Meeting new people at a business conference or networking event is easy. Turning those fresh contacts into actual business relationships is another story altogether.
Sales teams often attend conferences and networking events “just to get their name out there,” with no strategy for what to do with the contacts they collect.
In fact, 62% of businesses don’t follow up with their leads after events, suggesting a tremendous amount of missed revenue (and wasted effort).
Trying to prospect for leads among the masses of a conference hall can be an overwhelming experience. Here are five things sales reps can do to get the most out of conferences and networking events, and come away with more than just a stack of business cards.
1. Find Out Who’s Going
Understanding the event’s audience can help you zero in on your goals. Is the event specific to a certain industry? What topics are people paying to learn more about?
Many events and conferences offer ways for sales reps to find out who will be attending. With an attendee list in hand, you can create a targeted list of people to email pre-event.
Ways to discover attendees include:
- Reviewing the speaker roster
- Seeing who is tweeting about the event
- Joining an event’s Facebook group and checking out the member list
As you map out the audience, you can plan ahead so that you’ll have opportunities to connect with potential customers in person or identify other new business development opportunities.
For example, the host of a podcast that’s popular among your customers may not be a viable lead for your company, but finding a way to introduce yourself might be the first step towards forming a valuable co-marketing relationship.
2. Keep Your Customer Success Team in the Loop
If some of the event attendees are current clients, make sure to coordinate with your customer success team in advance. There could be opportunities to educate existing customers in person on new products, or ensure that they are still happy with your services. Your company’s support team can provide important context on who might need special attention.
But beware a common pitfall: overspending your time talking to chatty clients. Make sure you have an exit plan in place for customer conversations so that you can maximize your time during the event. Connecting with new and existing clients should be a secondary part of your strategy; pursuing new opportunities should come first.
3. Use a Mobile CRM
After an event, many sales contacts slip through the cracks when a rep does not enter the information into their CRM. Having a mobile CRM at your disposal means that you can add your new contacts directly after each meeting—and at the touch of a button if your CRM app happens to have a business card scanner.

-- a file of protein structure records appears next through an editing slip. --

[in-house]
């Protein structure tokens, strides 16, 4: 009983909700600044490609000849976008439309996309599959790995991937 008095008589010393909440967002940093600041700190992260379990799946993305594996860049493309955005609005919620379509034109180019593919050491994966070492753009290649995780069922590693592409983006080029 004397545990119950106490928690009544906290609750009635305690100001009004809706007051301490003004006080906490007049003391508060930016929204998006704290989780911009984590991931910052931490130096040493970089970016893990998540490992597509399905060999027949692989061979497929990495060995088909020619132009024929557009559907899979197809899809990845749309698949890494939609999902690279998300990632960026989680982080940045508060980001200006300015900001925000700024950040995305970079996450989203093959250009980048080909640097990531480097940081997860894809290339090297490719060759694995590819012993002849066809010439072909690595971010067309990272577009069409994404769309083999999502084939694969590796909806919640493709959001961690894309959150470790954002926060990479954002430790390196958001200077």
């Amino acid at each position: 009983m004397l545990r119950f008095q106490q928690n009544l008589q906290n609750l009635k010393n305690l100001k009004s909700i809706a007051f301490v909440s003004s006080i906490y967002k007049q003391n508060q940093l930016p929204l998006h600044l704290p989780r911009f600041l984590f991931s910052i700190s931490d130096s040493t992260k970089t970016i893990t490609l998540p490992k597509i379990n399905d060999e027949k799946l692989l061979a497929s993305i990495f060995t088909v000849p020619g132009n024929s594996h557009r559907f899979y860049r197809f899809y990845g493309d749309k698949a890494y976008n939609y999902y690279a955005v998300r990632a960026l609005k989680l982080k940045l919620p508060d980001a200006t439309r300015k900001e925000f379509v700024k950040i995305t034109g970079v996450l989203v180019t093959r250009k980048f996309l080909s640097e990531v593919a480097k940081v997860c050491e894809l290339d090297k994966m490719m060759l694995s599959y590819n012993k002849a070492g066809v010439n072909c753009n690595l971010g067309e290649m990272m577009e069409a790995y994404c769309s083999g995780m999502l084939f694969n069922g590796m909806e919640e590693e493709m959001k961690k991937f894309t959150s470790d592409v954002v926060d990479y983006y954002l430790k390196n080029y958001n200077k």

But what if potential leads don’t have a business card on them? “Take out your phone and open LinkedIn. Hand it to the person you are talking to, and say, ‘It’s been nice speaking with you. Would you mind looking yourself up?’ Invariably, the person does, and you make a connection,” advises Mike Schultz, President of RAIN Group.
In addition to timely data entry, a mobile CRM can also help sales reps prioritize their efforts by providing them with real-time lead information. With mobile notifications set up, you can get notifications if sales admins or managers qualify any leads back at the home office. That way, you can follow up with your new leads in-person before the event wraps.
4. Take Notes on Every Meeting
During many conferences, you will likely have impromptu meetings with people on your target list, or other potential clients you happen to meet. These all need to be documented in your CRM for later reference. In taking notes, make sure to include any objections and questions that are raised during the conversation, which can help you move leads along faster after an event.
Remember, all interactions should be documented in your CRM as quickly as possible. Once the meeting leaves your memory, the opportunity drifts away.
5. Assign Follow-ups and Prioritize Leads
Before an event begins, a process should be in place so that everyone on your sales team knows who should be following up post-event and how to prioritize leads.
“If they came by just for swag, that’s not a hot lead,” says Carrie Simpson, Founder of Managed Sales Pros. “They’ll be in our marketing cadence, but our sales team will not be wasting their time on them. Our best leads say at some point during the conversation at an event they either want to work with us, they’re talking with a competitor, or they’re trying to do it in-house.”
The follow-up process can also cover what resources (ie. content, specific offers) to use in outreach. If reps capture in-person interactions accurately, it should be relatively easy to send personalized follow-ups 24 hours after the event.
Finally, make sure to tie your new contacts to the right event. Many CRMs have tagging features that can be used for this very purpose. You won’t have any way to measure your ROI on events if sales reps aren’t attributing first contacts to each specific event, and that information is critically important to determine how much money your company should spend on event attendance in the future.